Toronto court challenge of council cut has 'no merit': Ontario government
Ontario Premier Doug Ford makes an announcement at Queen's Park in Toronto on Friday, July 27, 2018. THE CANADIAN PRESS/Christopher Katsarov
Shawn Jeffords, The Canadian Press
Published Thursday, August 30, 2018 1:35PM EDT
Last Updated Thursday, August 30, 2018 5:20PM EDT
TORONTO -- Municipalities are "creatures of the Legislature" and have no recourse when it comes to the powers of the province over their affairs, the Ontario government argues in a bid to quash a legal challenge of its decision to cut the size of Toronto city council.
In documents filed with Ontario's Superior Court ahead of a Friday hearing, lawyers for the Progressive Conservative government say that a series of legal challenges, including one from the City of Toronto, have "no merit".
In its legal challenge of Bill 5 -- or Better Local Government Act -- the city argued that reducing the number of councillors in the middle of a municipal election is "discriminatory and arbitrary" and violates the Canadian Charter of Rights and Freedoms.
The government, however, says the Legislature does not have a duty to consult municipalities on such decisions.
"Municipalities are creatures of the Legislature, which is free to delegate power to them, and to amend or withdraw the delegation," the factum filed by government lawyers says.
The legislation, which passed earlier this month, reduces Toronto council to 25 seats from 47 to align the city's ward map with federal ridings in time for the Oct. 22 municipal election, a move Premier Doug Ford has argued will improve decision-making and save $25 million.
The provincial legislation also cancels planned elections for the head of council position in the regional municipalities of Muskoka, Peel, York and Niagara, turning them into appointed roles.
Bill 5 will also impact representation, Toronto's lawyers argue.
"Dividing the city into 25 wards creates ward sizes that are significantly larger than ward sizes of any other municipality in Ontario," they say. "Such a redistribution of wards does not provide for effective representation now or in the future."
City lawyers say the law will only hurt Toronto, urging the court to strike it down and let the city clerk continue with the previously planned election.
The Ontario government says that the change will not interfere with any city resident's Charter rights to run, campaign or vote in the Oct. 22 election.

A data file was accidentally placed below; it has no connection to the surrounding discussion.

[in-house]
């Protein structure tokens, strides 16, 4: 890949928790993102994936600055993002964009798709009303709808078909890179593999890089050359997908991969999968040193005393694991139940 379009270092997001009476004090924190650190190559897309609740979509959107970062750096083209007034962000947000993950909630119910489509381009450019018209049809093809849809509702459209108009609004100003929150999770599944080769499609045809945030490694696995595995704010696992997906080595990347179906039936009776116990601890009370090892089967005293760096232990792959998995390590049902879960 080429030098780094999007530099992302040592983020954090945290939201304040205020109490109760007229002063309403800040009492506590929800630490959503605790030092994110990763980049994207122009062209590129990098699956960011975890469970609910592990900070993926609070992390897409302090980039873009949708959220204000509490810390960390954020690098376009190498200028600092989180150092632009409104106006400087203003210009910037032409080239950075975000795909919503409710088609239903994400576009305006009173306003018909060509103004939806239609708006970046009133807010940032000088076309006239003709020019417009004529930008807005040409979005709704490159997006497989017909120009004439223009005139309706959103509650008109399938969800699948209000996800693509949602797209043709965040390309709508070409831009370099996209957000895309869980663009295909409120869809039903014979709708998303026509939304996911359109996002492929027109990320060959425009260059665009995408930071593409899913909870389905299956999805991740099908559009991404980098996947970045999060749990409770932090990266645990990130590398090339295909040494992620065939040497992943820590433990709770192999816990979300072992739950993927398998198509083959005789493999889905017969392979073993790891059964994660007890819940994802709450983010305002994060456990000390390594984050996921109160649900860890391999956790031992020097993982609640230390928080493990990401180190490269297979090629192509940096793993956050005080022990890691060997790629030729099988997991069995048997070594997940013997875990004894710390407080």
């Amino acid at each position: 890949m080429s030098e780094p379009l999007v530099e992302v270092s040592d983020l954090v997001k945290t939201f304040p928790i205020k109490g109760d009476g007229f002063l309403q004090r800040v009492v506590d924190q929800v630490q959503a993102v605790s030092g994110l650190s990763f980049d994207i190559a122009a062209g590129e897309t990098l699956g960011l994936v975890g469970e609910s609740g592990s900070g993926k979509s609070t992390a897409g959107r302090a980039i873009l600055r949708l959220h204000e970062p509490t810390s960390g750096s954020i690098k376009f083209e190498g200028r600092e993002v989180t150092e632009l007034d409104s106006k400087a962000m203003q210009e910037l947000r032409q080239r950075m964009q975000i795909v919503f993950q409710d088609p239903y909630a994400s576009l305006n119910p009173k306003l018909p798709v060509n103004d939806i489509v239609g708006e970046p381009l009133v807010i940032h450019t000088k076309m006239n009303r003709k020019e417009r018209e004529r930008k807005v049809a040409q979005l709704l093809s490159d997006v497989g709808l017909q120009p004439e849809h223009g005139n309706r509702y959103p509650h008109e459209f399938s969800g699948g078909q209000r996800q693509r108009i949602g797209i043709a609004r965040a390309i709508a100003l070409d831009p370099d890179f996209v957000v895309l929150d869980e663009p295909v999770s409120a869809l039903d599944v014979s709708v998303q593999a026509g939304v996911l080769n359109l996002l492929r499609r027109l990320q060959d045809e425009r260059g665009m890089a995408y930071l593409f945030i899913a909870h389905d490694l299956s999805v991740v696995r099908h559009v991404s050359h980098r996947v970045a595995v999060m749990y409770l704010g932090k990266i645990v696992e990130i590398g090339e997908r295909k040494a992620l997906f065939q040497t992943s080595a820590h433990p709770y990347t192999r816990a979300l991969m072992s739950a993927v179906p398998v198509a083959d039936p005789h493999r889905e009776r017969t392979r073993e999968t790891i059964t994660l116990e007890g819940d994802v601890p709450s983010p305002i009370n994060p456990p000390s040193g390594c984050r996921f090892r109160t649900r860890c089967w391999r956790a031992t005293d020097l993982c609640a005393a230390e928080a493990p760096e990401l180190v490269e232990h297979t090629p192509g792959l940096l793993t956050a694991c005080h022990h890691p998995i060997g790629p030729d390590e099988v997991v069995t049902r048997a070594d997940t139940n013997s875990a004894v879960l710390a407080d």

"The timing of Bill 5's enactment does not interfere with expressive activity," they say.
The province also argues that the city's clerk has conceded that switching back to a 47-ward election at this point would not be possible "without concerns for the integrity of the vote".
"This court should be particularly cautious about intervening in an ongoing electoral process," the province's lawyers warn before asking the case be dismissed and the government awarded its costs.
Ford, a failed Toronto mayoral candidate and one-term city councillor, has said he has wanted to make the change since his days at city hall despite not mentioning his plan during the spring election. He has repeatedly called Toronto city council "dysfunctional" and said its size has hindered the approval of major transit or infrastructure projects.
Wayne Petrozzi, a politics and public administration professor at Ryerson University, said he's not surprised by the strong language in the province's arguments regarding its control over municipalities.
"Historically provinces have acted ... in a heavy-handed or stark way in terms of their municipalities," he said. "It's been the case historically in Ontario where governments have reshuffled the deck in terms of what local governments look like, how it functions, how it's structured on several occasions over the last 50 years."
Petrozzi said he expects other municipalities around Ontario will be watching the court proceedings, but added that politicians in rural Ontario opposed to forced amalgamations under former premier Mike Harris were not able to successfully challenge those decisions.
"Any municipal leader who's been around for any length of time knows that it's happened before, it's happening now, it could happen again and you don't have a lot to say about it," he said.